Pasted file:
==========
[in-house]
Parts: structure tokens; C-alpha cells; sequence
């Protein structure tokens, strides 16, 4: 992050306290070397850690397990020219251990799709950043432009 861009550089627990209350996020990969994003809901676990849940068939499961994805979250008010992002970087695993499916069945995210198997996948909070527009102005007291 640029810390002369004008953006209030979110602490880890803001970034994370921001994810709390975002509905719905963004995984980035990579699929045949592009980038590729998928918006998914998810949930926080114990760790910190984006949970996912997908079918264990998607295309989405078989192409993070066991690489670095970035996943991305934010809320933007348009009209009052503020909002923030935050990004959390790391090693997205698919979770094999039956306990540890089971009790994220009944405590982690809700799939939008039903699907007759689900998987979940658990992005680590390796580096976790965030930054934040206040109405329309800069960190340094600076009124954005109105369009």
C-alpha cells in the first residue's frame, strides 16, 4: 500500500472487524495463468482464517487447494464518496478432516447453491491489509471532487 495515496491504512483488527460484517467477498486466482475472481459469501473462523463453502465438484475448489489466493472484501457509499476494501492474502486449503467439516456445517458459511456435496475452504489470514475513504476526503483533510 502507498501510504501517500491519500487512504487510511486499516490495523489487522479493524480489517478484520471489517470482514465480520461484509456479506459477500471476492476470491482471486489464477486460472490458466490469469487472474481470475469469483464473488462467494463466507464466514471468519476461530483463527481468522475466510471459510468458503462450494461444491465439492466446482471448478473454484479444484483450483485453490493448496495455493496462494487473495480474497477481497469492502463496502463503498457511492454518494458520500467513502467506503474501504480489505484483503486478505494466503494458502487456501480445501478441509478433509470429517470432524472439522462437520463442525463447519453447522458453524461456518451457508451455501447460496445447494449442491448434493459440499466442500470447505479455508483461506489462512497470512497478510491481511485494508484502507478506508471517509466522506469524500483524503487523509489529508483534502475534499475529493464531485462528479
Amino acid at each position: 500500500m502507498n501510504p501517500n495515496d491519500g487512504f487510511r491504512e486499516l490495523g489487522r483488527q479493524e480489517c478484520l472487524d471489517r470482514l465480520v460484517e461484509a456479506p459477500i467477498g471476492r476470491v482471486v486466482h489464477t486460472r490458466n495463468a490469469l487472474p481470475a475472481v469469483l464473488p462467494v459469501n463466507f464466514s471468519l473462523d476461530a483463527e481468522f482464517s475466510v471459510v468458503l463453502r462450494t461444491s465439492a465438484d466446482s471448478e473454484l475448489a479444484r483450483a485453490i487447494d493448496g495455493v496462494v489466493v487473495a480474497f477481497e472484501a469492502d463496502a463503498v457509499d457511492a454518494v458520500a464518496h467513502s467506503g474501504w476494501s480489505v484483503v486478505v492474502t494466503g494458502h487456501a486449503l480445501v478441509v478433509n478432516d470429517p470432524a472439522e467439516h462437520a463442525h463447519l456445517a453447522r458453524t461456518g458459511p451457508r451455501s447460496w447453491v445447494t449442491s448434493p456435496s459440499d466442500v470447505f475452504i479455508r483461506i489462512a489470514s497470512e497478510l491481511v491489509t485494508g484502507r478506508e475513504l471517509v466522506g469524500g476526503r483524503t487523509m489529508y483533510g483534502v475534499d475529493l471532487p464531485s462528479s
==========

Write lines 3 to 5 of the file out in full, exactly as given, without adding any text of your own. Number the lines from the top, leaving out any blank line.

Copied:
């Protein structure tokens, strides 16, 4: 992050306290070397850690397990020219251990799709950043432009 861009550089627990209350996020990969994003809901676990849940068939499961994805979250008010992002970087695993499916069945995210198997996948909070527009102005007291 640029810390002369004008953006209030979110602490880890803001970034994370921001994810709390975002509905719905963004995984980035990579699929045949592009980038590729998928918006998914998810949930926080114990760790910190984006949970996912997908079918264990998607295309989405078989192409993070066991690489670095970035996943991305934010809320933007348009009209009052503020909002923030935050990004959390790391090693997205698919979770094999039956306990540890089971009790994220009944405590982690809700799939939008039903699907007759689900998987979940658990992005680590390796580096976790965030930054934040206040109405329309800069960190340094600076009124954005109105369009």
C-alpha cells in the first residue's frame, strides 16, 4: 500500500472487524495463468482464517487447494464518496478432516447453491491489509471532487 495515496491504512483488527460484517467477498486466482475472481459469501473462523463453502465438484475448489489466493472484501457509499476494501492474502486449503467439516456445517458459511456435496475452504489470514475513504476526503483533510 502507498501510504501517500491519500487512504487510511486499516490495523489487522479493524480489517478484520471489517470482514465480520461484509456479506459477500471476492476470491482471486489464477486460472490458466490469469487472474481470475469469483464473488462467494463466507464466514471468519476461530483463527481468522475466510471459510468458503462450494461444491465439492466446482471448478473454484479444484483450483485453490493448496495455493496462494487473495480474497477481497469492502463496502463503498457511492454518494458520500467513502467506503474501504480489505484483503486478505494466503494458502487456501480445501478441509478433509470429517470432524472439522462437520463442525463447519453447522458453524461456518451457508451455501447460496445447494449442491448434493459440499466442500470447505479455508483461506489462512497470512497478510491481511485494508484502507478506508471517509466522506469524500483524503487523509489529508483534502475534499475529493464531485462528479
Amino acid at each position: 500500500m502507498n501510504p501517500n495515496d491519500g487512504f487510511r491504512e486499516l490495523g489487522r483488527q479493524e480489517c478484520l472487524d471489517r470482514l465480520v460484517e461484509a456479506p459477500i467477498g471476492r476470491v482471486v486466482h489464477t486460472r490458466n495463468a490469469l487472474p481470475a475472481v469469483l464473488p462467494v459469501n463466507f464466514s471468519l473462523d476461530a483463527e481468522f482464517s475466510v471459510v468458503l463453502r462450494t461444491s465439492a465438484d466446482s471448478e473454484l475448489a479444484r483450483a485453490i487447494d493448496g495455493v496462494v489466493v487473495a480474497f477481497e472484501a469492502d463496502a463503498v457509499d457511492a454518494v458520500a464518496h467513502s467506503g474501504w476494501s480489505v484483503v486478505v492474502t494466503g494458502h487456501a486449503l480445501v478441509v478433509n478432516d470429517p470432524a472439522e467439516h462437520a463442525h463447519l456445517a453447522r458453524t461456518g458459511p451457508r451455501s447460496w447453491v445447494t449442491s448434493p456435496s459440499d466442500v470447505f475452504i479455508r483461506i489462512a489470514s497470512e497478510l491481511v491489509t485494508g484502507r478506508e475513504l471517509v466522506g469524500g476526503r483524503t487523509m489529508y483533510g483534502v475534499d475529493l471532487p464531485s462528479s